Three possibilities in which the answer to your question is "neither":
1 - The Chazon Ish (O.C. 138:4) writes that this is an application of the general principle that "שיעורין הלכה למשה מסיני," meaning that halachic measurements are matters of Divine oral tradition. Thus, the verse (and the Talmud thereon) are not attempting to estimate pi, but rather to teach the halachic value of pi which should be used, as per the halachic tradition. (A novelty of this suggestion is that the הלכה למשה מסיני would be telling us to suspend the true mathematical calculation in favor of an inaccurate one, whereas normally שיעורין הלכה למשה מסיני applies to matters where we would have no other basis for determining the measurement, such as the volume of bone matter to cause impurity or the volume of food to constitute eating.)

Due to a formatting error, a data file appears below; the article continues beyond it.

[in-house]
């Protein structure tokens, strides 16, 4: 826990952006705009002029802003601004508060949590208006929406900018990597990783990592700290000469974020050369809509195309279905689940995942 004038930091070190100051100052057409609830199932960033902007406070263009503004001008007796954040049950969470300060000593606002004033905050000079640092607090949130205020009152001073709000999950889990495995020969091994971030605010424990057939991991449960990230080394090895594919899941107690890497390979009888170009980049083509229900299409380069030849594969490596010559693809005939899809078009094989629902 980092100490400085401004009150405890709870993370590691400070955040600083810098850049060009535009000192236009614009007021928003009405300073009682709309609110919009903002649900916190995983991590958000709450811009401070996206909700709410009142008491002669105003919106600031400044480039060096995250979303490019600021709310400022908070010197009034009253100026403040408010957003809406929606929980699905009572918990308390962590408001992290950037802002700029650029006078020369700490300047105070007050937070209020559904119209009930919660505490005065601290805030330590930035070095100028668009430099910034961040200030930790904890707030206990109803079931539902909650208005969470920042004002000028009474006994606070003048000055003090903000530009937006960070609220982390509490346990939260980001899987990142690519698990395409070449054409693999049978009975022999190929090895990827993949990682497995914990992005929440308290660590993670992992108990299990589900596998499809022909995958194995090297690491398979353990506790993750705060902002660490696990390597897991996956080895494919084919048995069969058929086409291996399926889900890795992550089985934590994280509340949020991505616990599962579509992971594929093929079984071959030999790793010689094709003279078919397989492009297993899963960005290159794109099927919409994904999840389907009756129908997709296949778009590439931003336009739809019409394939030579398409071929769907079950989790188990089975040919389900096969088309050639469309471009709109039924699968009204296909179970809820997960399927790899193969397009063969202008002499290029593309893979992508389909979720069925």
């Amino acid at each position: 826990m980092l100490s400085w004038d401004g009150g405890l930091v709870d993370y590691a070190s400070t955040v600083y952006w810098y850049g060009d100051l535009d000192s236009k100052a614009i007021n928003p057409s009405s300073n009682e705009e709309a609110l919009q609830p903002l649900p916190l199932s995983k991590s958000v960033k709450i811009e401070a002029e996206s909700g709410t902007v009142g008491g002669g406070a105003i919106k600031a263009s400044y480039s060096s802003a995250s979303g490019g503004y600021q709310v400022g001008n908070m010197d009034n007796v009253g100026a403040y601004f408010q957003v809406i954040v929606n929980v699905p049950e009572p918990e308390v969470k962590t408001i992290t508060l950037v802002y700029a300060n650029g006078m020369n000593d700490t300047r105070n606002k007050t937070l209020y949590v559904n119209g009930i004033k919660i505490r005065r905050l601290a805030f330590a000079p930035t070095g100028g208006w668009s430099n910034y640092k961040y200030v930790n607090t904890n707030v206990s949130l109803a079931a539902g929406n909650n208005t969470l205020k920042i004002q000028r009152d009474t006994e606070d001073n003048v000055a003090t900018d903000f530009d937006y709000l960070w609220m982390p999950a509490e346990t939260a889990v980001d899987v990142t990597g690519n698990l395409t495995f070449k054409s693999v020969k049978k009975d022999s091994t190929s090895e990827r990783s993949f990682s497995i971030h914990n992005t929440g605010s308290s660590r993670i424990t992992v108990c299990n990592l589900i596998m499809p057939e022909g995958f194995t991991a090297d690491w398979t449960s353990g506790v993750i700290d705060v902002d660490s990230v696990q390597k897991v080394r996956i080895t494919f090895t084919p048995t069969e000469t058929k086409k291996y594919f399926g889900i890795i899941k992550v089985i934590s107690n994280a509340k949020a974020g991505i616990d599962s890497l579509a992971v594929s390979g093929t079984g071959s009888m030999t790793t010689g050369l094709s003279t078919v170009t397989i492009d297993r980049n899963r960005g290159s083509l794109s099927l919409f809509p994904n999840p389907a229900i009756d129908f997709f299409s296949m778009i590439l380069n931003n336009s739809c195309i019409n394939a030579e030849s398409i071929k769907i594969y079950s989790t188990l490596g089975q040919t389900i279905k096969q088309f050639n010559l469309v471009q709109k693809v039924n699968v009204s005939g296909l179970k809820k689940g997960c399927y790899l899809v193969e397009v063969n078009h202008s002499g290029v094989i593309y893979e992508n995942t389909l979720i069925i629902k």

2 - The Ein Eliyahu says that the "sea" was a hexagonal shape and therefore the calculation is precise. (With regards to only the diagonal and perimeter, this works out very neatly with a regular hexagon in which each side is 5 cubits, and the diagonal is therefore 10 cubits. However, the Ein Eliyahu seems to not be discussing a regular hexagon, as this does not resolve the issue of calculating the volume, which is what he is discussing. His assertion works out with certain non-regular hexagons. ואכמ"ל.)
3 - The Tiferes Tzvi (R' Tzaddok HaKohen) to Yoreh De'ah 30 says that pi is indeed exactly 3, as the verse and the gemara state, and shame on those who would accept the words of geometrists over the wisdom of our Sages!